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Investigating how p110α PI3K and ADAM10 contribute to pancreatic disease

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dc.contributor.advisor Crawford, Howard C en_US
dc.contributor.author Hall, Jason C. en_US
dc.contributor.other Department of Molecular and Cellular Pharmacology. en_US
dc.date.accessioned 2017-09-20T16:50:32Z
dc.date.available 2017-09-20T16:50:32Z
dc.date.issued 2015-08-01 en_US
dc.identifier.uri http://hdl.handle.net/11401/76519 en_US
dc.description 117 pg. en_US
dc.description.abstract Pancreatic ductal adenocarcinoma (PDAC) is the 4th leading cause of cancer-related deaths in the United States, with a 6% 5-year survival rate. Chronic pancreatitis (CP) is a debilitating disease that raises your risk for developing PDAC 13 fold. Since current therapies are not improving patient outcome, understanding the molecular mechanisms behind the formation and progression of these diseases are imperative for finding new molecularly targeted therapy. Kras is the earliest and most commonly mutated oncogene in PDAC. Pancreatic mouse models expressing oncogenic Kras spontaneously form pancreatic tumors. Since targeting Kras directly has been unsuccessful many have tried inhibiting other molecules in the cell-signaling pathway to block tumor formation. Previously, we have discovered that blocking molecules in the epidermal growth factor receptor (EGFR) pathway inhibits Kras activity and prevents tumor formation at an early stage of epithelial change. Acinar to ductal metaplasia (ADM) is an event commonly seen in CP, where acinar cells change structure to express a ductal phenotype. Normally, ADM in CP progresses no further, but it is hypothesized that these metaplastic cells can become tumors if they express mutant Kras. My first study examines the catalytic subunit of phosphoinositide 3-kinase (PI3K), p110α , an enzyme that associates with Kras and is activated by receptor tyrosine kinases, such as EGFR. Here I show that knocking out or pharmacologically inhibiting p110α in mice prevents the development of CP. ADM and subsequent inflammatory responses in this disease does not occur when these mice are subjected to experimental pancreatitis. The actin-cytoskeleton rearrangement necessary for ADM is also blocked when p110α is ablated or inhibited, suggesting that p110α may have a role in actin remodeling. Secondly, I investigated A disintegrin and metalloproteinase (ADAM10), a protease known for causing the activation of Notch, whose signaling pathway has been shown to be downstream of EGFR. By ablating ADAM10 in a PDAC mouse model, we show tumor progression is altered leading to the development of large cystic lesions, decreased metastasis and a longer lifespan. In summary, my work demonstrates that p110α and ADAM10 may independently alter the course of pancreatic disease and may potentially be therapeutic targets. en_US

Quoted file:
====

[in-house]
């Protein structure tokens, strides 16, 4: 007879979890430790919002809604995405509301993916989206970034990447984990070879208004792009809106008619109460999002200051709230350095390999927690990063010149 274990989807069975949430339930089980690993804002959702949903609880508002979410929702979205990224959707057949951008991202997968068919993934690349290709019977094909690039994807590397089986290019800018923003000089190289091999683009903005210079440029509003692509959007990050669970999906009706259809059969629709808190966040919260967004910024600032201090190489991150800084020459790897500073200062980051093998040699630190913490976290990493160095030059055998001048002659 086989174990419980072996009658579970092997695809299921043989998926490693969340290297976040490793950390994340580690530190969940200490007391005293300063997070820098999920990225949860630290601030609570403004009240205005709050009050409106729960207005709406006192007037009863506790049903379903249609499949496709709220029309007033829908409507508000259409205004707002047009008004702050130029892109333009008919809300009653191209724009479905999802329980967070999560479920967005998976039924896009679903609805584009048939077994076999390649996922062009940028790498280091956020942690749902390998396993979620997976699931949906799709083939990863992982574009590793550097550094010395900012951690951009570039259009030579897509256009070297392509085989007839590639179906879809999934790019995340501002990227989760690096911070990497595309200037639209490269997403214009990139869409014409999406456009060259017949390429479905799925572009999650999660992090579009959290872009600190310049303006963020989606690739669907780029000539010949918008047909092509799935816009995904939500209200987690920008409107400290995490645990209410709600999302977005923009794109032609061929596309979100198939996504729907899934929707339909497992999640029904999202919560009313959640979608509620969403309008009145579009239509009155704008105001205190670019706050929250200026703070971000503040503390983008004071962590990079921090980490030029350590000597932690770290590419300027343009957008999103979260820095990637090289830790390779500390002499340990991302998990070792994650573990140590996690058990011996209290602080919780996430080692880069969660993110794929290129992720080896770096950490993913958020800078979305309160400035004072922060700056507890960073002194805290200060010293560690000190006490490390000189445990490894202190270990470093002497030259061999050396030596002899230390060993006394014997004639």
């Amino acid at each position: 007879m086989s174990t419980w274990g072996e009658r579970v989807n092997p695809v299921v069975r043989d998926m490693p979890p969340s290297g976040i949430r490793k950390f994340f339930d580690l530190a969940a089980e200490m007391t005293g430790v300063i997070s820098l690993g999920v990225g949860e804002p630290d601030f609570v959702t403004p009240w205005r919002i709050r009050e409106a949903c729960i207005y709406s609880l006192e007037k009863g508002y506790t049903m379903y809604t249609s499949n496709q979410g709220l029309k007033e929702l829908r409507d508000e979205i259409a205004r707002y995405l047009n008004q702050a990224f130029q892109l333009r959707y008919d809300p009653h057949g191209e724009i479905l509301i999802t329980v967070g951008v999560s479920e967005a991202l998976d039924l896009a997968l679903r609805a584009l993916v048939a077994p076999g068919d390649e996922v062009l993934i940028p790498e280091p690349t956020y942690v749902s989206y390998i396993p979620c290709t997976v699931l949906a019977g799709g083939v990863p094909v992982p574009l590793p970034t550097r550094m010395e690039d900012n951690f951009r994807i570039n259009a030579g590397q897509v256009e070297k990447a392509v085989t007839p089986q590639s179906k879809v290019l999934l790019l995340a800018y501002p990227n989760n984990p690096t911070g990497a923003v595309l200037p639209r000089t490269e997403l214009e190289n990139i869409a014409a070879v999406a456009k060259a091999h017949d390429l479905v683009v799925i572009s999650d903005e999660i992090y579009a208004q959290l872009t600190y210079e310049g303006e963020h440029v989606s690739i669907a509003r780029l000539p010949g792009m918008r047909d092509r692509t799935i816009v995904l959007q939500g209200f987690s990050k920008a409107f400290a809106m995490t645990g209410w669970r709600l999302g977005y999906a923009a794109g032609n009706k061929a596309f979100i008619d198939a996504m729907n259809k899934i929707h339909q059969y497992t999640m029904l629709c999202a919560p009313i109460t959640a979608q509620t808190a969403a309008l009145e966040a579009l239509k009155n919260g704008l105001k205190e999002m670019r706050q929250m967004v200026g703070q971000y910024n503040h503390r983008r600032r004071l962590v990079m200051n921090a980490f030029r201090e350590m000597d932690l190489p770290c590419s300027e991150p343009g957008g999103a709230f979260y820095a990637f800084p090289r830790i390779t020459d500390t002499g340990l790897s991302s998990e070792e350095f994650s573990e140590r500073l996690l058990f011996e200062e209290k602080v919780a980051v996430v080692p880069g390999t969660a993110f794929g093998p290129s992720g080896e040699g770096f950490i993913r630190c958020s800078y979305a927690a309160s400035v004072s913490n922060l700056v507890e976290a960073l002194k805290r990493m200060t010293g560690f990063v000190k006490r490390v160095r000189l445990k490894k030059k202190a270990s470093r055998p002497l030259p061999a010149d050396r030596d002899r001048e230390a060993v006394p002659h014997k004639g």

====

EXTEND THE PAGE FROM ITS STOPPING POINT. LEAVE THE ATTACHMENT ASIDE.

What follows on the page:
dc.description.sponsorship This work is sponsored by the Stony Brook University Graduate School in compliance with the requirements for completion of degree. en_US
dc.format Monograph en_US
dc.format.medium Electronic Resource en_US
dc.language.iso en_US en_US
dc.publisher The Graduate School, Stony Brook University: Stony Brook, NY. en_US
dc.subject.lcsh Cellular biology en_US
dc.subject.other acinar to ductal metaplasia (ADM), ADAM 10, Kras, Pancreatitis, PI3K, Rac en_US
dc.title Investigating how p110α PI3K and ADAM10 contribute to pancreatic disease en_US
dc.type Dissertation en_US
dc.mimetype Application/PDF en_US
dc.contributor.committeemember Frohman, Michael en_US
dc.contributor.committeemember Lin, Richard en_US
dc.contributor.committeemember Li, Feng-Qian en_US
dc.contributor.committeemember Ma, Yupo. en_US

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